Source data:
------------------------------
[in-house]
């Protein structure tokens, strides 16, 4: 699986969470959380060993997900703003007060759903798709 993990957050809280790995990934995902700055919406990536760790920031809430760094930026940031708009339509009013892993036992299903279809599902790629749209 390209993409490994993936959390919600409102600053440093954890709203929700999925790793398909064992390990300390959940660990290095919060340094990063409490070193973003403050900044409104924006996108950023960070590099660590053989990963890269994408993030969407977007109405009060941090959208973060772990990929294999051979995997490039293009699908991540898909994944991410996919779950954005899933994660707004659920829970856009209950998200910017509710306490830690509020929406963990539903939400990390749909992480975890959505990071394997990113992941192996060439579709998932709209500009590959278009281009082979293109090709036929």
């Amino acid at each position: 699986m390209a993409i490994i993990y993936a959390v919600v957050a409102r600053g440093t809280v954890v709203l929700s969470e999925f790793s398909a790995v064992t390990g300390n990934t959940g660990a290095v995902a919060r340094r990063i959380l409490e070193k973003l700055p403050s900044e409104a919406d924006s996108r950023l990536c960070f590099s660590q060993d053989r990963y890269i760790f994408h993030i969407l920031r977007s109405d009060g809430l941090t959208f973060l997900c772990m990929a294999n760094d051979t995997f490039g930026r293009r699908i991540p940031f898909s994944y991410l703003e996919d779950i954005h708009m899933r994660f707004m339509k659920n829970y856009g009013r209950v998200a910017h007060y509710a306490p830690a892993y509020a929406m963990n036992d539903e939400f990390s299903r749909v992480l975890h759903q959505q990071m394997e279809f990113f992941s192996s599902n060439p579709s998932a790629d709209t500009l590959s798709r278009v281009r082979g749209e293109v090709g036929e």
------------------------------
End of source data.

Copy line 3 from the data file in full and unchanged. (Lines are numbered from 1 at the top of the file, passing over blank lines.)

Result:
């Amino acid at each position: 699986m390209a993409i490994i993990y993936a959390v919600v957050a409102r600053g440093t809280v954890v709203l929700s969470e999925f790793s398909a790995v064992t390990g300390n990934t959940g660990a290095v995902a919060r340094r990063i959380l409490e070193k973003l700055p403050s900044e409104a919406d924006s996108r950023l990536c960070f590099s660590q060993d053989r990963y890269i760790f994408h993030i969407l920031r977007s109405d009060g809430l941090t959208f973060l997900c772990m990929a294999n760094d051979t995997f490039g930026r293009r699908i991540p940031f898909s994944y991410l703003e996919d779950i954005h708009m899933r994660f707004m339509k659920n829970y856009g009013r209950v998200a910017h007060y509710a306490p830690a892993y509020a929406m963990n036992d539903e939400f990390s299903r749909v992480l975890h759903q959505q990071m394997e279809f990113f992941s192996s599902n060439p579709s998932a790629d709209t500009l590959s798709r278009v281009r082979g749209e293109v090709g036929e």